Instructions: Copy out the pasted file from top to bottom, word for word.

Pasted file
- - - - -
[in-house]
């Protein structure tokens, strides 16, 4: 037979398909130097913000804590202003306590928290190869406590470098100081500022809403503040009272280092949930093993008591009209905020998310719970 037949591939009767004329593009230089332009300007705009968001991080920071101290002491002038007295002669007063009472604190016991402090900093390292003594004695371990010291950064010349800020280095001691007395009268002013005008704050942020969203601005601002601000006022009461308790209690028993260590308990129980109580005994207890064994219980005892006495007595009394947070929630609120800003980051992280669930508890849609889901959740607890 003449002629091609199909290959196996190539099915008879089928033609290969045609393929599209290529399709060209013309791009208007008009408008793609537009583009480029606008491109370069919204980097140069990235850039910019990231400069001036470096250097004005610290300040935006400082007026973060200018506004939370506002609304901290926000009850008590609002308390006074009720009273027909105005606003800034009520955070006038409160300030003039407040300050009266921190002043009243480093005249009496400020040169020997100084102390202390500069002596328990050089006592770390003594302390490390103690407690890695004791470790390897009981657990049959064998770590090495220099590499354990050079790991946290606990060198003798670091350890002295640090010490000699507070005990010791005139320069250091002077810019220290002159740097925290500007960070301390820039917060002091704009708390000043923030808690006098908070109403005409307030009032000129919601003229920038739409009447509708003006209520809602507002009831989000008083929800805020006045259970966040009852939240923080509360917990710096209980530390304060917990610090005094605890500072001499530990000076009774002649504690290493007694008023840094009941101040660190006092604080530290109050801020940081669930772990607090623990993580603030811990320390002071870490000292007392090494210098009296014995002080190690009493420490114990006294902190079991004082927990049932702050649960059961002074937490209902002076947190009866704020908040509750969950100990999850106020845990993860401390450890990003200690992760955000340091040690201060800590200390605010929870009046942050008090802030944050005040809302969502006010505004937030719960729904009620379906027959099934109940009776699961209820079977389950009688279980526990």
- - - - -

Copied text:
[in-house]
């Protein structure tokens, strides 16, 4: 037979398909130097913000804590202003306590928290190869406590470098100081500022809403503040009272280092949930093993008591009209905020998310719970 037949591939009767004329593009230089332009300007705009968001991080920071101290002491002038007295002669007063009472604190016991402090900093390292003594004695371990010291950064010349800020280095001691007395009268002013005008704050942020969203601005601002601000006022009461308790209690028993260590308990129980109580005994207890064994219980005892006495007595009394947070929630609120800003980051992280669930508890849609889901959740607890 003449002629091609199909290959196996190539099915008879089928033609290969045609393929599209290529399709060209013309791009208007008009408008793609537009583009480029606008491109370069919204980097140069990235850039910019990231400069001036470096250097004005610290300040935006400082007026973060200018506004939370506002609304901290926000009850008590609002308390006074009720009273027909105005606003800034009520955070006038409160300030003039407040300050009266921190002043009243480093005249009496400020040169020997100084102390202390500069002596328990050089006592770390003594302390490390103690407690890695004791470790390897009981657990049959064998770590090495220099590499354990050079790991946290606990060198003798670091350890002295640090010490000699507070005990010791005139320069250091002077810019220290002159740097925290500007960070301390820039917060002091704009708390000043923030808690006098908070109403005409307030009032000129919601003229920038739409009447509708003006209520809602507002009831989000008083929800805020006045259970966040009852939240923080509360917990710096209980530390304060917990610090005094605890500072001499530990000076009774002649504690290493007694008023840094009941101040660190006092604080530290109050801020940081669930772990607090623990993580603030811990320390002071870490000292007392090494210098009296014995002080190690009493420490114990006294902190079991004082927990049932702050649960059961002074937490209902002076947190009866704020908040509750969950100990999850106020845990993860401390450890990003200690992760955000340091040690201060800590200390605010929870009046942050008090802030944050005040809302969502006010505004937030719960729904009620379906027959099934109940009776699961209820079977389950009688279980526990």